Monday, 29 February 2016

A Politics Student's view on the European Referendum

When David Cameron returned from the European Parliament clutching his ‘new deal for Britain’ it seemed to me that the concessions that had been granted were minor and didn’t address any of the real problems that the British people wanted resolving in the first place. The whole renegotiation process seemed to be a pre-arranged charade agreed by EU leaders which aimed to fool the UK public into rejecting Brexit and stay in a virtually unreformed European Union.

Mr. Cameron knows that anti-EU feeling in the country is growing so he has called for a referendum in just 4 months’ time on the 23rd June 2016. It’s times like these where we will be seeing the establishment whip out any tactic to sway ordinary people in their favour. “EU exit could threaten jobs” and “sterling could lose another 20% of its value” are just two of the many headlines that will effectively scare Britons into voting ‘remain’ and not thoroughly thinking through the consequences of living under a superstate which is, in the words of the late Tony Benn, on board a ‘federal escalator, moving as we talk, going towards a federal objective we do not wish to reach.’.

The British people are faced with a once-in-a-lifetime decision – are we to be a self-governing nation or not? The so-called trading bloc has grown into much more than just an economic community, we are now dealing with a union which is inherently undemocratic and starves its member states of the power they once had. A fundamental principle of the UK’s constitution is the fact that parliament is sovereign. However, as a member of the EU, Britain must take all EU law over the statutory law passed in Westminster or the common law ruled by judges and it all, in effect, comes to nothing if the European Parliament passes a law that is conflicting.

No doubt, over the next few months we will be hearing endless claim and counterclaim from both sides of the argument, but in reality, no-one can know exactly what will happen if we leave the EU. Brexit will offer Britain a key to the rest of the world as we are relinquished from the harnesses of a powerful few at the top of the European food chain. I only hope that the British public will realise soon enough that we are a strong country, ready to break the status quo and once again trade with the whole world on our own terms, especially with the Commonwealth countries who we so shamefully abandoned when we joined the Common Market.  

The issue of ‘in or out’ rises above party politics and isn’t a question of whether you’re on the right or the left, it’s whether or not you believe in Britain and its people to govern themselves. If we do leave, whatever happens afterwards will be down to us to tackle as a sovereign state once more.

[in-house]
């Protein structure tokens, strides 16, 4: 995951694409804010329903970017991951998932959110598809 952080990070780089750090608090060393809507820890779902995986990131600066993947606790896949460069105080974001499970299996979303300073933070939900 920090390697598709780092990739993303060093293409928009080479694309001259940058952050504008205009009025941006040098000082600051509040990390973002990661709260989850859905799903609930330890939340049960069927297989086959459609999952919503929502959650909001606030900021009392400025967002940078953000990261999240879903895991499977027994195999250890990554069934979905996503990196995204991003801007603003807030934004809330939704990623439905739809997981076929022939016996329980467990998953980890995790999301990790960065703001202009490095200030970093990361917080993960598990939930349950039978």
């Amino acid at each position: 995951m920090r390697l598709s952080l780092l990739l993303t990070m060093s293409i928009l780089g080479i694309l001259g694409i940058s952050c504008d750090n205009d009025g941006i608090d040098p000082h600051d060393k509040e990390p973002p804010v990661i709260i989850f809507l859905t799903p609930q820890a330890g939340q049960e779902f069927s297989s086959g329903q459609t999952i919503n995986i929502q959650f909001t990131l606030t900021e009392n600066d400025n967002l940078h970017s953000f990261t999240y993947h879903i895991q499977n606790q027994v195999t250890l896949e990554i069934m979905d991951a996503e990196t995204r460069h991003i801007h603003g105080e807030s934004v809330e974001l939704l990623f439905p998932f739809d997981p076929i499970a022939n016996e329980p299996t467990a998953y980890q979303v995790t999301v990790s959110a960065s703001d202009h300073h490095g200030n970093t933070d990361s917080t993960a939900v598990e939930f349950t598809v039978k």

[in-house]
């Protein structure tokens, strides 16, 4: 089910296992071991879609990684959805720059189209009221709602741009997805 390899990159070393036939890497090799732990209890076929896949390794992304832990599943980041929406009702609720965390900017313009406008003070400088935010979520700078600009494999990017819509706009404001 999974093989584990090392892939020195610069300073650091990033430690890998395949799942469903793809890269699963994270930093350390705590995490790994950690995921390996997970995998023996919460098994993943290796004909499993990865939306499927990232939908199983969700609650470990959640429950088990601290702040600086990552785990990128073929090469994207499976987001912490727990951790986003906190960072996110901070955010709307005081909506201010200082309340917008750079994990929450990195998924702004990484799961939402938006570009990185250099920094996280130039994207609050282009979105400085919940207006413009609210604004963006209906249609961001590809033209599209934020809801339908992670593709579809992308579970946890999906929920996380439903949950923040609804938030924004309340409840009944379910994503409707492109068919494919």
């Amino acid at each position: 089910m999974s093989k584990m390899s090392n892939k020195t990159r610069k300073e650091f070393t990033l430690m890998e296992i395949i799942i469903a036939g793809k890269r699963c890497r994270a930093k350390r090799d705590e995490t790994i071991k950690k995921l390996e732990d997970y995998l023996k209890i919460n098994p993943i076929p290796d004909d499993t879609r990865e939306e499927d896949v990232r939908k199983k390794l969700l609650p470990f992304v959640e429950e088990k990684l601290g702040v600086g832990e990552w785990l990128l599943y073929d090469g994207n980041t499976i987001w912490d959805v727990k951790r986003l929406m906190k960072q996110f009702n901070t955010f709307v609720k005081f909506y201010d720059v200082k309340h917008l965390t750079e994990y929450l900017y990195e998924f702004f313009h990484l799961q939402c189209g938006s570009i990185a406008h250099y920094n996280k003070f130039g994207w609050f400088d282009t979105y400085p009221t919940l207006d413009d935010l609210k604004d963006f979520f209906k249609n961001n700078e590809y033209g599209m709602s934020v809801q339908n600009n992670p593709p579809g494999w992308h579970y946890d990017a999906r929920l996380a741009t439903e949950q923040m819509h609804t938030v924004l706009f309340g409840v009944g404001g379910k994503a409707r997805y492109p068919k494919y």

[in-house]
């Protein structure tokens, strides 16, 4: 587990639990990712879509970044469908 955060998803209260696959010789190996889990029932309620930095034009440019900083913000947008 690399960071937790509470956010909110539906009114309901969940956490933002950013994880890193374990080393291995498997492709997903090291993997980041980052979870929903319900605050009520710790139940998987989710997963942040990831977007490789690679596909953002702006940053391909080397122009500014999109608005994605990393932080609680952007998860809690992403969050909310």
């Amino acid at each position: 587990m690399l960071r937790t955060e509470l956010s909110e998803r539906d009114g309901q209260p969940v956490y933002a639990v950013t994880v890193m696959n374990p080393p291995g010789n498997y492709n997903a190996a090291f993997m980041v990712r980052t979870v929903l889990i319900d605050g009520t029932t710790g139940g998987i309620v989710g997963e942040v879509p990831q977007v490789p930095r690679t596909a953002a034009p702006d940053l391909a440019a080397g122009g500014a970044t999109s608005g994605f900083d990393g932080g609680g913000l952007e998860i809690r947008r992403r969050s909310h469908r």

Thursday, 25 February 2016

UN Work Experience

Recently, in the February half term, I had the amazing opportunity to partake in a study visit to the UN. Previously, I had a vague idea of the work and function of the UN, however this experience really gave me a thorough understanding of the UN.

            Each day I – and 36 other aspiring students – attended three or four talks given by members working for the numerous different organisations within the UN. The organisations we visited varied from the UN Refugee Agency to the World Trade Organisation to the International Environmental House.

            It was quite surprising to see the sheer scope and multitude of varying tasks that the UN actually carries out. However, it was quite new to hear of how sometimes the UN can be limited in its responses due to having to be politically neutral as well as needing to be invited by countries in certain situations (for example when setting up refugee camps).

What was equally as surprising was that climate change and its impacts is a pressing matter for the near future. Climate change was featured in nearly every talk. The impacts of climate change include natural disasters that will result in an overwhelming amount of refugees. This really impacted my understanding that climate change is something that we can’t afford to neglect because we think it won’t impact us much here in England (with our already miserable weather). This helped me understand that its consequences will impact every corner of the world on a large scale, both socially and economically.

            Overall, this experience gave me the opportunity to meet many passionate people with different opinions and ideas on current issues. Additionally, this experience helped me gain a deeper insight into the UN – how it has a role and responsibility in so many different things; helping the environment, trading, research on weather and natural disasters, refugees, etc. that I hadn’t previously known or even thought about.